In my 38+ years of real estate practice, I’ve met and worked with many real estate agents. Below is a list of issues and questions I believe home sellers may wish to consider when interviewing for an agent to list their home.
Experience. Years of experience is important, but it should not be confused with energy. You want an energetic and motivated agent first and foremost. You will find that there are many agents with less than five years’ experience. Many got into the profession during the housing boom. On the other hand, there are many agents who have 20+ year careers in the business. There is not one size that fits all.
Neighborhood Presence. Some agents “farm” a neighborhood – that is, they focus a large part of their time and effort listing homes in a particular neighborhood. Sometimes they live there themselves. If your neighborhood has one or more such agents with a proven track record, you should consider talking to them. But regardless of an agent’s neighborhood presence, their attitude, style, and personality must fit yours.
Minimum Service. Over the past few years, some brokerages have developed business models that include “minimum service.” This is perfectly fine, so long as you fully understand what services you will receive and which ones you must provide yourself.
Specialty or Expertise. Some agents focus their practice on specific types of properties (e.g. waterfront, etc.), price ranges, neighborhoods, products (e.g. condominiums, new construction, etc.). In Portland and Bend, for example, there are many distinct geographic areas that certain agents focus on. You should discuss with prospective agents where they do most of their work.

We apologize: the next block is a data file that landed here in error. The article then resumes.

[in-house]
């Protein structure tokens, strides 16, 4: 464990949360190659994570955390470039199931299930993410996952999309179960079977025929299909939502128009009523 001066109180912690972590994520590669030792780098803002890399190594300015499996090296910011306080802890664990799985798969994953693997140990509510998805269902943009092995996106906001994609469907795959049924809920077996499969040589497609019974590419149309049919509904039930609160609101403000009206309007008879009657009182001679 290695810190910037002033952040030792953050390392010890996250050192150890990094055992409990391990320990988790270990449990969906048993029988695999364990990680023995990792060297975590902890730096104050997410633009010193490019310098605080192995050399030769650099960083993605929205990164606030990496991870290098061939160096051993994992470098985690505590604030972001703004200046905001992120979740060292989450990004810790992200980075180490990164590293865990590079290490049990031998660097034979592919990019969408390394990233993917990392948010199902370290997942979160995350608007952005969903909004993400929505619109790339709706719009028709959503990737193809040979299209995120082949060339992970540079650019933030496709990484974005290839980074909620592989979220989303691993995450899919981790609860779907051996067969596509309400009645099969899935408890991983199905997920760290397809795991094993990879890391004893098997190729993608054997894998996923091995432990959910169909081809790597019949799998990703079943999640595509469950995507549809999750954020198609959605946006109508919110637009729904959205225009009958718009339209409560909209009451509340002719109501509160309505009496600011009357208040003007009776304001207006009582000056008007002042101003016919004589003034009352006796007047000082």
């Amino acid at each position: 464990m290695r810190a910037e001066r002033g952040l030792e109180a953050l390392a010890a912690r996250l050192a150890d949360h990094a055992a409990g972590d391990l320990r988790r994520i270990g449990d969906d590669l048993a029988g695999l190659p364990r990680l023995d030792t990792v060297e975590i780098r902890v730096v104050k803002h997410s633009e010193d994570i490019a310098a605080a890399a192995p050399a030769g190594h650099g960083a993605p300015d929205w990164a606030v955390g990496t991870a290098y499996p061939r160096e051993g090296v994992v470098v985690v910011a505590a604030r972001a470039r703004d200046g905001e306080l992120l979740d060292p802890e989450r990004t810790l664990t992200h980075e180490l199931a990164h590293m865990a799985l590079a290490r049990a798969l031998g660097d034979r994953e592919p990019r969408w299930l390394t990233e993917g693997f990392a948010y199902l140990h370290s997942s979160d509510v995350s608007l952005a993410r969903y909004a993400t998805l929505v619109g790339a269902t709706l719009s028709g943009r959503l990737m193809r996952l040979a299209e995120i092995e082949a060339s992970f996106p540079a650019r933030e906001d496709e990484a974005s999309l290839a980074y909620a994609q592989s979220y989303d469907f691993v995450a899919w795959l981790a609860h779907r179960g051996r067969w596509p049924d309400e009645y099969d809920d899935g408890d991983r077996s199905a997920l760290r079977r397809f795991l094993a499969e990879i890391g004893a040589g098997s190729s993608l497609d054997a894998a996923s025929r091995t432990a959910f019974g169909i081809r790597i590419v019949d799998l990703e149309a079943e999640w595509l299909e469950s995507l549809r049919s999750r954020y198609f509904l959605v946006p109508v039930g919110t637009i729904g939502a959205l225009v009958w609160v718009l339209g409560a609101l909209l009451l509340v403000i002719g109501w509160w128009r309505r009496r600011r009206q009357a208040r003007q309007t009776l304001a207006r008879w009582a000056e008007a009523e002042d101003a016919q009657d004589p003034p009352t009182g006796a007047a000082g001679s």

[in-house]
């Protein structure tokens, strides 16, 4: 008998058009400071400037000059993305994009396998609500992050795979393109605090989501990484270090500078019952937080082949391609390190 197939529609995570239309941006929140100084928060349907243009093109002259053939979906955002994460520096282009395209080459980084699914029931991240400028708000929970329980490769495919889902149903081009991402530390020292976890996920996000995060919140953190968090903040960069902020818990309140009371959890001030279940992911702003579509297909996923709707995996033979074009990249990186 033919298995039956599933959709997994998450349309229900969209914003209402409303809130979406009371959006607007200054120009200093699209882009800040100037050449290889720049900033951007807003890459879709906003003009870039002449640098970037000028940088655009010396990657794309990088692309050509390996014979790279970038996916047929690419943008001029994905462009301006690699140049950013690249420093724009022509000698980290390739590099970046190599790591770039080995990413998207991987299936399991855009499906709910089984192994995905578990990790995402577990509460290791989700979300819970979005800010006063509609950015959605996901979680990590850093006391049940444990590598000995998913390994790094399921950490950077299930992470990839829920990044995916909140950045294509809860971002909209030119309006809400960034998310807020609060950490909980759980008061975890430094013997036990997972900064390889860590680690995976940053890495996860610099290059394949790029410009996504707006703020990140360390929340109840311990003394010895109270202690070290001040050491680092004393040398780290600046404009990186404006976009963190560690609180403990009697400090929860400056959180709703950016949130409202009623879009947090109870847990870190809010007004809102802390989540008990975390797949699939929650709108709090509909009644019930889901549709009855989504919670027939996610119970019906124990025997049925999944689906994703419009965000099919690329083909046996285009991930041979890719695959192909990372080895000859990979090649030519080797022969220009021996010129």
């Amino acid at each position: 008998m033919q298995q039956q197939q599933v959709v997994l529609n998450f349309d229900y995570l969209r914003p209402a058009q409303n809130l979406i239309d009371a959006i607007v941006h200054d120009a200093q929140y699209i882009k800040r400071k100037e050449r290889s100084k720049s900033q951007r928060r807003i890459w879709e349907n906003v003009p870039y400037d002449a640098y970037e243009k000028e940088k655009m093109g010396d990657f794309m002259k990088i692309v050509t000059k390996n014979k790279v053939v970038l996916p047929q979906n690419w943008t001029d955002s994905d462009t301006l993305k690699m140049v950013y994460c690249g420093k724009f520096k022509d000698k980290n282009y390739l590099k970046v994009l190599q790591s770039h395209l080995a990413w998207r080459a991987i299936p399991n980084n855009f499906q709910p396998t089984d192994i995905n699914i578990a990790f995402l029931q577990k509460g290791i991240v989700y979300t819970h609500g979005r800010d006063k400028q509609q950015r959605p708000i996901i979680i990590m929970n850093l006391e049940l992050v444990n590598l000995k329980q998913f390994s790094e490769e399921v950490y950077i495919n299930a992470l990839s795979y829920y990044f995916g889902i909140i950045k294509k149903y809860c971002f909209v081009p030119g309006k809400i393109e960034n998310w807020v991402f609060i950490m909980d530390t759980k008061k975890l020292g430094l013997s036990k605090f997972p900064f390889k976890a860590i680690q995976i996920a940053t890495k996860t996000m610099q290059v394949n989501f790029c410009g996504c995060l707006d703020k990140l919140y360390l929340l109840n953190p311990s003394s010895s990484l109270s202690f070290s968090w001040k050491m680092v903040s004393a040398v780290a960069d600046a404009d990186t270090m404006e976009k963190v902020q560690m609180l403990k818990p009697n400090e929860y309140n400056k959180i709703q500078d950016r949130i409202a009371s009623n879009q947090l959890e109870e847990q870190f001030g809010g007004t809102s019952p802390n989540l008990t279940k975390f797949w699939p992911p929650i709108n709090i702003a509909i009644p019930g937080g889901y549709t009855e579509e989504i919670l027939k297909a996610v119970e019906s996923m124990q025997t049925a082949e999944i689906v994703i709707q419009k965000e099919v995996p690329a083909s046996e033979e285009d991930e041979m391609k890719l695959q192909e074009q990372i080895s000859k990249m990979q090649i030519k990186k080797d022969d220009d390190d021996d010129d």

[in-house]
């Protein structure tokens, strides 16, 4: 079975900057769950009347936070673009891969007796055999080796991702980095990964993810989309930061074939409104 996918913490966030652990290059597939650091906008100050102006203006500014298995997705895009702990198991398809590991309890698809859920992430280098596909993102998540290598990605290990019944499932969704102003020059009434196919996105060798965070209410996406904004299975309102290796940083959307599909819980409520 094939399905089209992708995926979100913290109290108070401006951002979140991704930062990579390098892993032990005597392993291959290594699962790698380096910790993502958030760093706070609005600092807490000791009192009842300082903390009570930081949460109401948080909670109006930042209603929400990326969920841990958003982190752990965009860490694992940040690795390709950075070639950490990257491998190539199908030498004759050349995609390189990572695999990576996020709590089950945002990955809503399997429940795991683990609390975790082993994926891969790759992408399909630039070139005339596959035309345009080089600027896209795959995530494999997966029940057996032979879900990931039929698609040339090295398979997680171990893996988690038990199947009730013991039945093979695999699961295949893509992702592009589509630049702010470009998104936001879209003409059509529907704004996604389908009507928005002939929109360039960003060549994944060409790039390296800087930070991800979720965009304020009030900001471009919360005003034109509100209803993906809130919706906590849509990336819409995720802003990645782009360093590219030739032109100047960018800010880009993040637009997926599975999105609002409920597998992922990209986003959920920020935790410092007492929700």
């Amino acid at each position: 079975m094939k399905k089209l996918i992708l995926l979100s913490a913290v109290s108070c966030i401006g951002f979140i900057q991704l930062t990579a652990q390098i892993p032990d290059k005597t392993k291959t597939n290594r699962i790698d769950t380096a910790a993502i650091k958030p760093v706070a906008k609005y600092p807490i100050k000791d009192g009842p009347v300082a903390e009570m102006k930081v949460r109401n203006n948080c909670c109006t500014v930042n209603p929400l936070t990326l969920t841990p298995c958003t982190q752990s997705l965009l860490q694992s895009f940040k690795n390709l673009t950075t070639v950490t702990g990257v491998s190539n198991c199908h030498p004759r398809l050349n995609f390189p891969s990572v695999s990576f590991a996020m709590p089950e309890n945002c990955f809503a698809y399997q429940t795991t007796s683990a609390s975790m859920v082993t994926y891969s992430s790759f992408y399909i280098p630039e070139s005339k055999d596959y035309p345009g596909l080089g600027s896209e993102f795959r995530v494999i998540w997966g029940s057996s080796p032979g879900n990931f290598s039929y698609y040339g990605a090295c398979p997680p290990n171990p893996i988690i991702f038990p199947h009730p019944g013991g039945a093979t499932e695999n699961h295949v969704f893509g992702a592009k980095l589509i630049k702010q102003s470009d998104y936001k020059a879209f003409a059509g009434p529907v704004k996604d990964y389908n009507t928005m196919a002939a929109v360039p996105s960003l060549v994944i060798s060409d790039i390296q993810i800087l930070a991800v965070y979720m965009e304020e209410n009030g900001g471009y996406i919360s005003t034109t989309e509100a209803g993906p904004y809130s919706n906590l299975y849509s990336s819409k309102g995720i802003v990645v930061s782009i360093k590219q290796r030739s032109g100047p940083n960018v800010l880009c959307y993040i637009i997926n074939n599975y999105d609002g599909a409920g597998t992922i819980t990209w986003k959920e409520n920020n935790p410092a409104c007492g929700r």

Credentials. Many agents hold certain designations, indicating additional training and expertise. One example is the “CRS” or “Certified Residential Specialist” designation issued by the National Association of REALTORS. No single credential should be the sole factor in selecting an agent. It’s just one of several to consider.
Price Range. Some agents focus on million dollar homes. Others focus on first-time buyers and entry-level homes. Make sure your agent has experience marketing the type of home you want to list.
Sellers, Buyers, or Both? Some agents are more comfortable just listing properties, rather than representing buyers. Some do both. Find out.
Marketing. Ask: “If you list my property, what type of advertising and promotional assistance will you provide?”
Information Loop. Here are some questions to ask: “How will you keep me informed about the activity on my home?” “Will you keep me informed about what other Realtors and visitors are saying about my home?” “Will you provide me with copies of the advertisements you run?” “Will we meet periodically to discuss marketing strategy?” “Do you have a “Plan B” if the home isn’t getting much activity?”
Forms. Most Realtors throughout Oregon use standard forms. These forms should either be those published by Oregon Real Estate Forms, LLC (“OREF”), or good company-produced forms. The OREF Sale Agreement form is the industry standard in Oregon. It’s always a good idea to look at a sample OREF Sale Agreement form early on – before an offer is presented. Review the Agreement with your agent ahead of time. Know what the provisions mean. Ask questions. Don’t wait until an offer is presented to learn what the provisions in the form mean.
Listing Price. Ask: “What price do you propose to list my home at?” “How reasonable is that figure in light of recent sales and existing trends?” “Is this price more than what homes comparable to mine are selling at?” “Can I expect offers to come in significantly lower than the listing price?” Most – but not all – areas of Oregon have a multiple listing service (“MLS”). The largest is the Regional Multiple Listing Service (“RMLS” ). MLSs keep monthly listing and sales statistics, broken down by region and area. Have your agent provide you with a copy to review. This information is accurate, current and informative.
Comparable Prices. Also called “comps.” Most Realtors will provide you with a “CMA,” or comparative market analysis (sometimes called a “competitive market analysis”). Ask questions. If you think your broker’s comps are unreasonable, too old, outside your neighborhood, or otherwise inapplicable, say so. If there are comparable homes in your neighborhood that recently sold, discuss them with your agent. How are they the same? How do they differ?